16 december 2019, from empire to england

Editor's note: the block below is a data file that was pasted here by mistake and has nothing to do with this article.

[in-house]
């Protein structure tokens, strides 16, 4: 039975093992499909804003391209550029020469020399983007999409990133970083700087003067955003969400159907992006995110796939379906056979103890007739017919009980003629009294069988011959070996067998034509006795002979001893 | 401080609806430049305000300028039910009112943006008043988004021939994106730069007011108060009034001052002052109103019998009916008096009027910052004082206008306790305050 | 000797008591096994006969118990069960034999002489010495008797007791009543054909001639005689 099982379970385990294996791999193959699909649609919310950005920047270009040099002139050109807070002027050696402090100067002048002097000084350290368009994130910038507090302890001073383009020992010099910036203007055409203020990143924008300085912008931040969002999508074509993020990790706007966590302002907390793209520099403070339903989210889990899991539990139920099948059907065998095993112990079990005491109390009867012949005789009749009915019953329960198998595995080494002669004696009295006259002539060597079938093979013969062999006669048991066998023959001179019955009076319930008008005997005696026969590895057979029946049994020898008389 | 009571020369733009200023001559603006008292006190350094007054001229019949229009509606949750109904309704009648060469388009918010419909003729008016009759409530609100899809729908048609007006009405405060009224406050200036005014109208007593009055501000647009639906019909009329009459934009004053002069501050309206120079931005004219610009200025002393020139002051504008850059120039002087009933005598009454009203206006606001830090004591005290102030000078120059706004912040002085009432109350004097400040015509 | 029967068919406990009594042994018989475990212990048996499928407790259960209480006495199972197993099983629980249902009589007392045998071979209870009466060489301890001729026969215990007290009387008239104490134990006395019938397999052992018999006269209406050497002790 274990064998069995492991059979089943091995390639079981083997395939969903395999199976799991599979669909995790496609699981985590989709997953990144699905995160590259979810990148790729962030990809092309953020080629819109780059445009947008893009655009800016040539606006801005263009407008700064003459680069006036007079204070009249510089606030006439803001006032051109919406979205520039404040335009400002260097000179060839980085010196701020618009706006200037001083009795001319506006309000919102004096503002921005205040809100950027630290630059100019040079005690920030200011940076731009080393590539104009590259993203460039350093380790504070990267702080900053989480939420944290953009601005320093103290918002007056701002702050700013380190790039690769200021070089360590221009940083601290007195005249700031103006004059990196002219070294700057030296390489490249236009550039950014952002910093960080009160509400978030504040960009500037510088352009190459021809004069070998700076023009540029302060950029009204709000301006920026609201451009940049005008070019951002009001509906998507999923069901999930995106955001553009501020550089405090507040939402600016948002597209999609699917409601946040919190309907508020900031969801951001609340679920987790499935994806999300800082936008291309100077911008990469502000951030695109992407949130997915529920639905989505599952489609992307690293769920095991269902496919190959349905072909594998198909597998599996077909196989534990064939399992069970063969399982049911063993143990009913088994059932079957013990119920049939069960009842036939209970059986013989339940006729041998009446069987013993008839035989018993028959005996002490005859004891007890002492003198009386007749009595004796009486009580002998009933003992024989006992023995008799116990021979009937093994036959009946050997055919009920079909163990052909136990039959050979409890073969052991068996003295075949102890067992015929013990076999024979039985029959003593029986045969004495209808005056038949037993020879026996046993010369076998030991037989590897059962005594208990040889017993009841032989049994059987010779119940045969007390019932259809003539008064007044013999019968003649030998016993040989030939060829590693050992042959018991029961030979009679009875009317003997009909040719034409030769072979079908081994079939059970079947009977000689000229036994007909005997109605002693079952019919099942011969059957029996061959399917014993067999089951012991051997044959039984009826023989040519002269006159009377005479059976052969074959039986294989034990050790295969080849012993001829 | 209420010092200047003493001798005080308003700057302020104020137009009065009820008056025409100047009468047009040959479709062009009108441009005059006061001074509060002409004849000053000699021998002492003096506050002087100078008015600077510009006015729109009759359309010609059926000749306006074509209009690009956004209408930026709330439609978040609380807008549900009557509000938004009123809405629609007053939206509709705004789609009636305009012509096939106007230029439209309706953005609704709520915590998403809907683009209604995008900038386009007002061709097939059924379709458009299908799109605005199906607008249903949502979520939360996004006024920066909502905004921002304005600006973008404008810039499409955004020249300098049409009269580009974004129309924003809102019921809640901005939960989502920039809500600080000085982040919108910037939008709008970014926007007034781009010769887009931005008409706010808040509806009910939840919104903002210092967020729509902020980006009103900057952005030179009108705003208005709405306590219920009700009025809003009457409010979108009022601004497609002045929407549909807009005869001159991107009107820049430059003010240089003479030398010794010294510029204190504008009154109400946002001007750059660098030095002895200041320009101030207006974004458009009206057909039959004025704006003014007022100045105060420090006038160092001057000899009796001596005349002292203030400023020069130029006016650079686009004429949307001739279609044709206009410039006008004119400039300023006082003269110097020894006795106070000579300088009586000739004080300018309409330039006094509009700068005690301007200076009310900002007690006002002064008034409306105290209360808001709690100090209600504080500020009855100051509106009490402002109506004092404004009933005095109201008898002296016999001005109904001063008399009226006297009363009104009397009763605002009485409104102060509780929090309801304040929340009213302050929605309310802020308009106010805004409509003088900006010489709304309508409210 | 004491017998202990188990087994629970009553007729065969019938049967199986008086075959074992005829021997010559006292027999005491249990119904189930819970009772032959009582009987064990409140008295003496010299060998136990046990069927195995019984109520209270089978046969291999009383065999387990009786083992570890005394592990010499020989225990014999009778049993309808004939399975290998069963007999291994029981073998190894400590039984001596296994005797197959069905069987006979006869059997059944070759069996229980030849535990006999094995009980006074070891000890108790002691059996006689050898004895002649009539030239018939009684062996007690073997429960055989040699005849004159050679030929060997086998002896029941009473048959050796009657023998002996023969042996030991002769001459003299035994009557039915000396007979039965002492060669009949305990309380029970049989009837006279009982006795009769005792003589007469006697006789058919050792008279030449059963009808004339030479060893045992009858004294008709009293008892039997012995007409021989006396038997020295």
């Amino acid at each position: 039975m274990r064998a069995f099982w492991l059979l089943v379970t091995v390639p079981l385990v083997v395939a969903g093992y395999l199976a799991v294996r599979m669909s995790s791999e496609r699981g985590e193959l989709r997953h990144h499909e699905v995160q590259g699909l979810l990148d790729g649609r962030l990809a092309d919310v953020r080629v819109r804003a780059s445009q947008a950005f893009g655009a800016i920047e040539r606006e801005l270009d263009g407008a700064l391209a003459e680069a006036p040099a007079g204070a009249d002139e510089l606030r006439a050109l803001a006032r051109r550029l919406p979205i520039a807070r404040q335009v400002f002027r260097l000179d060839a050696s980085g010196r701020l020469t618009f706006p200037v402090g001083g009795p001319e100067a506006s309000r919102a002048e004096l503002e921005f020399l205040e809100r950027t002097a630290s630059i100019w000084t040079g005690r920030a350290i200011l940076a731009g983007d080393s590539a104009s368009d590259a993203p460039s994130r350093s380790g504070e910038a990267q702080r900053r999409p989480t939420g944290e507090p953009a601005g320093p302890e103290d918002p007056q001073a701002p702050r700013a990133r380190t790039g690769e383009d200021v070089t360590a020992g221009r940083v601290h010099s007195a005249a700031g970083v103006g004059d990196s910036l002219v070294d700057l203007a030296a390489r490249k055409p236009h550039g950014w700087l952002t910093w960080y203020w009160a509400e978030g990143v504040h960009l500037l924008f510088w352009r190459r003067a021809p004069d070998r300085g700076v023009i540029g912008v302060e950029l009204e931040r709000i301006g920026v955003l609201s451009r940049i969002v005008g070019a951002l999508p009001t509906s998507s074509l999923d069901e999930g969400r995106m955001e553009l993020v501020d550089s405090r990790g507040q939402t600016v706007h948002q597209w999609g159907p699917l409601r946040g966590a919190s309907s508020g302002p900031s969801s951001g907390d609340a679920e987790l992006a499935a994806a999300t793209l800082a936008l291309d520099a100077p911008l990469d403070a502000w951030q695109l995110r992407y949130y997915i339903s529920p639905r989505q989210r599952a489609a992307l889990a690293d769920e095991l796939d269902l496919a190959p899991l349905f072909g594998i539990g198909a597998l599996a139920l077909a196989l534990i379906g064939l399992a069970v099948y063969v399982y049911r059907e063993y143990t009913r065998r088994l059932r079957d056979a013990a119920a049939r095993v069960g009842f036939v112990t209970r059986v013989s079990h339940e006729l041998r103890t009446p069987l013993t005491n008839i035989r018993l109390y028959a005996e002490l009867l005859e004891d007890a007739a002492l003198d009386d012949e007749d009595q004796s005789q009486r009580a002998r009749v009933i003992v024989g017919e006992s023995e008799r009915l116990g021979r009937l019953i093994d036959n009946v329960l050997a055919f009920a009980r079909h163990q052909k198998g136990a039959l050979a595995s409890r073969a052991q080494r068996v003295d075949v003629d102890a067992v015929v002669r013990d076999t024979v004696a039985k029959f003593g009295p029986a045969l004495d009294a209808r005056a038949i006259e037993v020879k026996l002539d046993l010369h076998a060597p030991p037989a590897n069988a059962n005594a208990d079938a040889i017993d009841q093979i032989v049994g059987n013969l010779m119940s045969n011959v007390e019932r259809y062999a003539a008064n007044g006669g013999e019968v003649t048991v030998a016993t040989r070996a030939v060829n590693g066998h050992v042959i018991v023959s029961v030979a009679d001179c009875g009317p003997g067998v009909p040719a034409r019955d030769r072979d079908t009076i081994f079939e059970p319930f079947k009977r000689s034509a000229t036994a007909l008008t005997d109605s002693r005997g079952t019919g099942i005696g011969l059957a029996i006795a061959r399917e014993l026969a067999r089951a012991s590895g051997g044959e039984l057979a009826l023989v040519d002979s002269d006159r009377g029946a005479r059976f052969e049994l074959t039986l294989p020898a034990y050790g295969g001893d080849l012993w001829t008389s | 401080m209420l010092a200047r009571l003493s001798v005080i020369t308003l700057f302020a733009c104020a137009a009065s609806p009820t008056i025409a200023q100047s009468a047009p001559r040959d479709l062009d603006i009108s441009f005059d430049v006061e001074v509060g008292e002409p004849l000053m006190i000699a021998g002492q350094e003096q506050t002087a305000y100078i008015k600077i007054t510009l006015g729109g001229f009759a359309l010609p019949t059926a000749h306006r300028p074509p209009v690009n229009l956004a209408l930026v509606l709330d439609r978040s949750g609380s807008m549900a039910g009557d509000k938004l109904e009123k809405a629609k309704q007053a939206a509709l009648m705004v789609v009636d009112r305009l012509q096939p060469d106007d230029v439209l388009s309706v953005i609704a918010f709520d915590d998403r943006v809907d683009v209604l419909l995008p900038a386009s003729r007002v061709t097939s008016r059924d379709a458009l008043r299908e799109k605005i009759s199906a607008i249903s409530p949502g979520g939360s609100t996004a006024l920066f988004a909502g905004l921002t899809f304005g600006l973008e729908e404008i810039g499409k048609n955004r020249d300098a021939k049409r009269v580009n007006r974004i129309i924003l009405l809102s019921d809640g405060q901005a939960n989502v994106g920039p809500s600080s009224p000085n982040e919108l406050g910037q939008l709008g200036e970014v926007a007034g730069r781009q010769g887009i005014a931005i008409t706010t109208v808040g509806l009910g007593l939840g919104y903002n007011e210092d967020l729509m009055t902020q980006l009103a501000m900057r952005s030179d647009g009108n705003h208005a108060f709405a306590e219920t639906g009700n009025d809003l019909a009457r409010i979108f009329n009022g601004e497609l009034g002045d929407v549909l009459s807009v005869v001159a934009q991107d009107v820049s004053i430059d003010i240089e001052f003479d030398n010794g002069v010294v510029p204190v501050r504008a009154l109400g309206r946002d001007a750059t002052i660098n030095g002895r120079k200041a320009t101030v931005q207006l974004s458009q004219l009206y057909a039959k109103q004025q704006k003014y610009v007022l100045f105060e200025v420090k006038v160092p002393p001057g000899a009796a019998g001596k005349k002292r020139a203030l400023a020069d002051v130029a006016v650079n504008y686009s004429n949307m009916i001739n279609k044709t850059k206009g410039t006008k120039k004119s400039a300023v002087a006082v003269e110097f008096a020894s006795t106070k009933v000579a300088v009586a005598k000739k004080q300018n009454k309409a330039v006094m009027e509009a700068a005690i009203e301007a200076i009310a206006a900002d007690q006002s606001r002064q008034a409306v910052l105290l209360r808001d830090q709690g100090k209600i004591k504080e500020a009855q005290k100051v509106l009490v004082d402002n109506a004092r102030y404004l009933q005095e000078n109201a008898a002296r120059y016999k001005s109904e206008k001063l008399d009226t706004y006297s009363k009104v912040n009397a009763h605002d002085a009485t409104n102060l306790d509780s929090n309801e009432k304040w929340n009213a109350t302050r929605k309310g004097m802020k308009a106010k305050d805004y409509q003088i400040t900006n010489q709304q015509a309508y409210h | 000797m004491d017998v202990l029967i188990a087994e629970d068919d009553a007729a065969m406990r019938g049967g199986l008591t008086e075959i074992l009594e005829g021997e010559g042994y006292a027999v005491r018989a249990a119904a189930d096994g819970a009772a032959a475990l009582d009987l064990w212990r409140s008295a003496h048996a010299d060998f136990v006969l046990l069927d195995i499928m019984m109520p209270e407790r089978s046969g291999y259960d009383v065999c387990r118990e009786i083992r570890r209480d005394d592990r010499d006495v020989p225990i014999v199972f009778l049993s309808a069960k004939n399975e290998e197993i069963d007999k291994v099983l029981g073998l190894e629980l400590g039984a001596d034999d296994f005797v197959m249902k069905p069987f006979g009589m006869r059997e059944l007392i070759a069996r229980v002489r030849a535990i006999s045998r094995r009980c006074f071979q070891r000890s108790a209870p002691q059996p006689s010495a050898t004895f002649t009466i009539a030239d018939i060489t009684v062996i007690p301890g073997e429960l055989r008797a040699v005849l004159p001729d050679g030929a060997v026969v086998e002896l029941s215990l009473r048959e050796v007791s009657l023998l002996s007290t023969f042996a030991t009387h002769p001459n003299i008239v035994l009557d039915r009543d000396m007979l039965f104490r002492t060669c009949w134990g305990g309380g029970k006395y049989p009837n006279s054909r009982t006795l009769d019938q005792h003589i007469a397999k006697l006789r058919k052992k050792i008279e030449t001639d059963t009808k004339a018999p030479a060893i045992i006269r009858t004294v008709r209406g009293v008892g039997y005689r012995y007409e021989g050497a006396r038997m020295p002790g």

As the dust settles on friday the 13th, a ruthlessly-executed strategy gives boris a strong working majority to 2024. Most likely 2029: he is already showing savvy ability (nhs, education, transport...) to lock in enough of "the north" for another term. Whoever takes over labour, if it gets through transition without too much of a civil war, has a long hard march back, though all things equal there ought to be a strong enough not-boris platform to compete on. The big first of a majority of mps being women is a good foundation. More than likely though, once media interest in the divisions of the leadership contest are done, they will be just noises off. The next years will be the boris show. Policy on the european union will be de-escalation: with brexit "done" at the end of january, it will be in no-one's political interest to get stuck in too much to the details of trade talks, hugely important though they actually are. Pushing back the ludicrous end-of-year deadline won't be much of a big deal. In its place though comes the british union as the big issue of the coming years. It is telling that the government grid led on its very first day with trying to put power-sharing together again in northern ireland. Also little-noticed, is that for the first time ever, the 2019 election returned more nationalists (their goal, a united ireland) than unionists, at exactly the same time as the boris version of brexit draws a stark dividing line across the irish sea. Whilst that avoided destroying the good friday agreement, that dividing line comes at exactly the same time as the demographic alarm clock set in the agreement to allow a referendum once nationalists are a majority starts ticking. The safety valve of the uk and ireland being jointly mediated as fellow eu members has also been removed. The pressure will start now to translate "the consent of a majority of the people of northern ireland" into the poll allowed for. Some years beyond that of course is scotland. The snp will likely use their strengthened mandate to hammer away at the legitimacy of another vote, making the 2021 holyrood elections a straight conservative unionist against snp battle for independence. After that, we may begin to see parliamentary obstructionism and civil disobedience. Both these movements seem on an irrepressible path to secession. Wales may at some point create its own echo. The biggest legacy of brexit is likely to be the transformation of great britain to little england.